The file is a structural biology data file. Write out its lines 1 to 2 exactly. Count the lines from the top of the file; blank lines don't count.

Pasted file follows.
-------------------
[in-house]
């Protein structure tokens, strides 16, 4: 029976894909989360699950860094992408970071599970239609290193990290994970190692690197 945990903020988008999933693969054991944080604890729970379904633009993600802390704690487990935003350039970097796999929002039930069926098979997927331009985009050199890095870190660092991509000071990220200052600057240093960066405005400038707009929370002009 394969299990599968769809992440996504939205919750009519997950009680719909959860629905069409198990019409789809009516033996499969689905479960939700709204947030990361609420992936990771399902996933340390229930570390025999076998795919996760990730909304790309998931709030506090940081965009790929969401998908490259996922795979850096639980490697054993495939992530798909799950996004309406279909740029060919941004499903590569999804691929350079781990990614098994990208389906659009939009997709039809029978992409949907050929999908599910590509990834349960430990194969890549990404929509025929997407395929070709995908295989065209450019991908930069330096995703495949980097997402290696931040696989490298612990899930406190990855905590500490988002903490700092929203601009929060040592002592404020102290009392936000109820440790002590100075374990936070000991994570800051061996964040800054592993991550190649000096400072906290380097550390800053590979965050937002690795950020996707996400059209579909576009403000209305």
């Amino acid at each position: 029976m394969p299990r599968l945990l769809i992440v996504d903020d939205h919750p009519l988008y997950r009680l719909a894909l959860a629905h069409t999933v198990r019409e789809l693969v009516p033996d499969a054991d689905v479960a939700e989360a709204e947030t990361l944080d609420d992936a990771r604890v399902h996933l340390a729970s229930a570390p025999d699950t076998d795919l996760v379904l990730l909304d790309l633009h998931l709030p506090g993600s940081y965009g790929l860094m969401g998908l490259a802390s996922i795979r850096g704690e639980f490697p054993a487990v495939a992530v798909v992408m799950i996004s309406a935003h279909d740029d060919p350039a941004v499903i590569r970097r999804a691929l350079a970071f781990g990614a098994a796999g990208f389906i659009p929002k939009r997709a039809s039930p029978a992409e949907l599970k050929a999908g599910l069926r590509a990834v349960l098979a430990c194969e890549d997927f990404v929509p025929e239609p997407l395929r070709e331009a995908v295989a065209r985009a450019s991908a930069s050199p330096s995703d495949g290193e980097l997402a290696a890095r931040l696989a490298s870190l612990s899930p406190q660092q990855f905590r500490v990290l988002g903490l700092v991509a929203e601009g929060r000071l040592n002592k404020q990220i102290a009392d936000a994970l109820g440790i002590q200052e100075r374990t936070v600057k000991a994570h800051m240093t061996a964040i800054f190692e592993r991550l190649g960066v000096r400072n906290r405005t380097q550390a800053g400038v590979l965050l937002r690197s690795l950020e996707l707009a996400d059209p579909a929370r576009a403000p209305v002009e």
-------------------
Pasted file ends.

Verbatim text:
[in-house]
């Protein structure tokens, strides 16, 4: 029976894909989360699950860094992408970071599970239609290193990290994970190692690197 945990903020988008999933693969054991944080604890729970379904633009993600802390704690487990935003350039970097796999929002039930069926098979997927331009985009050199890095870190660092991509000071990220200052600057240093960066405005400038707009929370002009 394969299990599968769809992440996504939205919750009519997950009680719909959860629905069409198990019409789809009516033996499969689905479960939700709204947030990361609420992936990771399902996933340390229930570390025999076998795919996760990730909304790309998931709030506090940081965009790929969401998908490259996922795979850096639980490697054993495939992530798909799950996004309406279909740029060919941004499903590569999804691929350079781990990614098994990208389906659009939009997709039809029978992409949907050929999908599910590509990834349960430990194969890549990404929509025929997407395929070709995908295989065209450019991908930069330096995703495949980097997402290696931040696989490298612990899930406190990855905590500490988002903490700092929203601009929060040592002592404020102290009392936000109820440790002590100075374990936070000991994570800051061996964040800054592993991550190649000096400072906290380097550390800053590979965050937002690795950020996707996400059209579909576009403000209305």